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Leadership Development and Executive Coaching: Reflections from a Summit

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They believe that there is a deep foundation of the “sacred” in every organization. Leaders are effective when they hold true to the values (and covenant-based TRUST) inherent in the life of any organization. Participants in NECS spoke of exploring this dimension of leadership and organizational life. They wish to enhance their definition of “spirituality” as it relates to the seemingly “secular” matters of running an organization and making a “profit.”

Industrial Requests: What Do They Want?

Small group NECS participants identified a wide variety of requests regarding what mid-21st Century organizations are asking of those teaching in leadership programs and those doing executive coaching. First, leadership training and coaching need to be made more accessible. This might mean providing more modularized, packaged leadership development programs which members of an organization can engage at a convenient time for them and in portions that fit with their own learning style. This might also mean more group coaching and/or the engagement of peers in coaching and mentoring services.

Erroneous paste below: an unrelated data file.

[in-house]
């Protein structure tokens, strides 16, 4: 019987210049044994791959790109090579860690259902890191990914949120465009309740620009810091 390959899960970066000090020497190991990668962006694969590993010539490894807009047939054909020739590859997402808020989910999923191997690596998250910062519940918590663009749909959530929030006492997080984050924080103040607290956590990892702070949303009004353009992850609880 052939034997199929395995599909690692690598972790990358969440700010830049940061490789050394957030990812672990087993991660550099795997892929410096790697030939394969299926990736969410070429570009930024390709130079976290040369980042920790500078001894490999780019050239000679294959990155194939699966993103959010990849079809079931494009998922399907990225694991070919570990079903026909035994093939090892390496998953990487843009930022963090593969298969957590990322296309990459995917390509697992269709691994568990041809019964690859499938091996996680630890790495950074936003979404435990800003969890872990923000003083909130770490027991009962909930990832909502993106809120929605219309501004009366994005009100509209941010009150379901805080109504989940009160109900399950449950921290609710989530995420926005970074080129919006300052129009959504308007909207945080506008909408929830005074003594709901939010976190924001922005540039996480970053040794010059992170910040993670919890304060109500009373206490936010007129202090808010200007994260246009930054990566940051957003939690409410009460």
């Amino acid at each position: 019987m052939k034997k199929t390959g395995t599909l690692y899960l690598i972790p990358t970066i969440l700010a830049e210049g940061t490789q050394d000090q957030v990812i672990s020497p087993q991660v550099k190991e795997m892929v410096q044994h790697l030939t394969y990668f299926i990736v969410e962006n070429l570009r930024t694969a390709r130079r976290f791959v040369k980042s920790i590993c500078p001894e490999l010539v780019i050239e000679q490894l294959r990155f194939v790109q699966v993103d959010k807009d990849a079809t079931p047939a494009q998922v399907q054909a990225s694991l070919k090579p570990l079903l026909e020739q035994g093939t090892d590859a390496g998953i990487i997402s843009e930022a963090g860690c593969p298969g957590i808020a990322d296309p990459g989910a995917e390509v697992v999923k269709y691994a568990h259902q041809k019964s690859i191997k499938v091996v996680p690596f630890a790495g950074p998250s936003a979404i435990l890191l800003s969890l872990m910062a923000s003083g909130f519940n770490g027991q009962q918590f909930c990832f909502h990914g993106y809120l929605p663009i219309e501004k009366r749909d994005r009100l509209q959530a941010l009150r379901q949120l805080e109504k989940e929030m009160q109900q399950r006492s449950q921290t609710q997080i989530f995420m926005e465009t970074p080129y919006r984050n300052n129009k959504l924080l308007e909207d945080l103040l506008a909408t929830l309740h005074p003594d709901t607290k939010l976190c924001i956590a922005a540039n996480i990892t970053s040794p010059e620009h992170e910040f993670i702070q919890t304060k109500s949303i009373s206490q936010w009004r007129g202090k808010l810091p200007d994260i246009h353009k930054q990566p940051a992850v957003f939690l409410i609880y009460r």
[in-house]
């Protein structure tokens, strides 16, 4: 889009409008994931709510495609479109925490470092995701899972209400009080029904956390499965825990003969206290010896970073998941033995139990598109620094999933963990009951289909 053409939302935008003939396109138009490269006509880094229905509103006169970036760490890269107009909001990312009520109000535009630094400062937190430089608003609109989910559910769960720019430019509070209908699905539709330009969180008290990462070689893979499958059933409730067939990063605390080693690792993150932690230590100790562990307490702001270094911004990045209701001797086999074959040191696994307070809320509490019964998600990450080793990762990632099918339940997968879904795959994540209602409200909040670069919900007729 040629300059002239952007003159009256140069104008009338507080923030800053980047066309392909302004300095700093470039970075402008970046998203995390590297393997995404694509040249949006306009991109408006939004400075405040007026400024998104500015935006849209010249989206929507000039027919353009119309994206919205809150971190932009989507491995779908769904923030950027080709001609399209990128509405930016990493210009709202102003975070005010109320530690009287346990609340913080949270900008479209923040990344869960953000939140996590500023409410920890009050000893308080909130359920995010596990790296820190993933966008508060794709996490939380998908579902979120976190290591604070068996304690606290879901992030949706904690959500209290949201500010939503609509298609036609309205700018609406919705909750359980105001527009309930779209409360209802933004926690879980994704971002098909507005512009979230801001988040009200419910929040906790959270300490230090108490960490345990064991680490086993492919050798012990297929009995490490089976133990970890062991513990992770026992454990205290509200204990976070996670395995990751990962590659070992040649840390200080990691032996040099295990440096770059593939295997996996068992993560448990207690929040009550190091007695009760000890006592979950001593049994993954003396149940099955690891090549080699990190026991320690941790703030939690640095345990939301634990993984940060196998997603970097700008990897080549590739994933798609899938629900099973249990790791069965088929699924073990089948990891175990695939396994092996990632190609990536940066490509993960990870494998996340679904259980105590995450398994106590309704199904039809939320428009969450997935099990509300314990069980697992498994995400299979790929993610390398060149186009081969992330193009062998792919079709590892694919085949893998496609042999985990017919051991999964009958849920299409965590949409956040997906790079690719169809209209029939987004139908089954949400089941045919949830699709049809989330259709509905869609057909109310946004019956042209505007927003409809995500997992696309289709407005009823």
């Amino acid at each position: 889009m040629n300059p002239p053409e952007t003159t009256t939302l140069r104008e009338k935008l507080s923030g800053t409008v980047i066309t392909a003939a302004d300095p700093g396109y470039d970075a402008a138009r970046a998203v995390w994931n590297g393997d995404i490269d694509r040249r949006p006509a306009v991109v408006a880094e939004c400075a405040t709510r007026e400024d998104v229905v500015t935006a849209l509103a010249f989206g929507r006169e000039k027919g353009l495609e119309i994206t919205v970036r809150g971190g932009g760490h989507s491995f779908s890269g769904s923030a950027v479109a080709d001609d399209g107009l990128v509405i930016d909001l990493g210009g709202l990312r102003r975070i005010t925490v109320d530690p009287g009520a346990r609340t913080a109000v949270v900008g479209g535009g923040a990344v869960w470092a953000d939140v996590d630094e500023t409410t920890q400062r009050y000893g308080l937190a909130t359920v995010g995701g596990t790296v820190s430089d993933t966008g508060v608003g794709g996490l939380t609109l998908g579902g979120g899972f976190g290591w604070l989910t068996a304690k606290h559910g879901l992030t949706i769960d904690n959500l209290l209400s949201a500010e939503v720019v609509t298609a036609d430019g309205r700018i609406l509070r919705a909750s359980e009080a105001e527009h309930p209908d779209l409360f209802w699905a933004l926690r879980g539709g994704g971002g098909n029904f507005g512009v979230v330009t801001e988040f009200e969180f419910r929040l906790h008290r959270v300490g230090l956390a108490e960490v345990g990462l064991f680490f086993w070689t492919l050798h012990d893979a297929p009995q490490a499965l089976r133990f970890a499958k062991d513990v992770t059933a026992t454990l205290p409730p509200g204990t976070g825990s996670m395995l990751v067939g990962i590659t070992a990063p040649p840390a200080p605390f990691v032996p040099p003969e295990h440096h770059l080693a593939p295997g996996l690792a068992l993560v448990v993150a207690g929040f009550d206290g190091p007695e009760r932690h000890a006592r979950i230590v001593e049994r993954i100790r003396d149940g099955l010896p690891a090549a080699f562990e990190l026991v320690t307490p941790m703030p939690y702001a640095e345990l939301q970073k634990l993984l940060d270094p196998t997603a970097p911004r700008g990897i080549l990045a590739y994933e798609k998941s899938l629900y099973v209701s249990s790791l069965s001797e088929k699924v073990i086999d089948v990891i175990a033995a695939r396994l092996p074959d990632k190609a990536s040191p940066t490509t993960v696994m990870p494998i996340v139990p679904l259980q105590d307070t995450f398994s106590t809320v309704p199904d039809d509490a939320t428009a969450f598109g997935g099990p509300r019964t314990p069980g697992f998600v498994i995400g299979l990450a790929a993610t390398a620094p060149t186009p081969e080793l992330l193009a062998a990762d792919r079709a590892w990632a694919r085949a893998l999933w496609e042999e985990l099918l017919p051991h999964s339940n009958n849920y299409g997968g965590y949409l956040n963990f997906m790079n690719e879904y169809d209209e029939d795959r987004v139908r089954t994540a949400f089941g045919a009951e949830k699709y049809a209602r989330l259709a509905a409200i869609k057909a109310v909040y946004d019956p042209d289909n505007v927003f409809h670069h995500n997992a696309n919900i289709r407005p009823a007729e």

A second request concerns helping “pods” in organizations stay abreast of the volatile environment in which they are all working. A third request concerns the provision of support for and the “seeding” of programs for more members of the organization who could at some point provide situation-appropriate leadership. A fourth request is that more members of the organization should learn how to coach. This is meant not just a way to provide more coaching services to more employees, but also a way to make all engagements of leadership more “coach-like” (regardless of the situation in which the leadership is being requested.)

Benefits of Leadership Development and Executive Coaching

One of the NECS groups identified Return-On-Investment (ROI) as an important adjunct to any leadership development program or executive coaching initiative. It is important for those in the field of executive coaching to not only determine what works best and what is requested by their potential clients, but also demonstrate in tangible terms that the “investment” to be made by their clients offers a reasonable “return.”

I would note that I personally have always supported the engagement of ROI in the field of executive coaching (and other modes of coaching in an organizational setting). I co-edited the International Journal of Coaching in Organizations that offered many articles (and devoted an entire issue) to the critical role played by ROI in this field. As co-curator of the Library of Professional Coaching, I have often published essays on ROI and supported an entire issue of the Future of Coaching that was devoted to this matter.

I indicate my support for ROI in the field of executive coaching because I want to complement this support with my own concerns about the way in which ROI is currently being engaged. I offer several cautionary notes. First, the terms “return” and “investment” can be quite elusive. Do we consider only financial investments, or do we include time spent on a specific coaching initiative?

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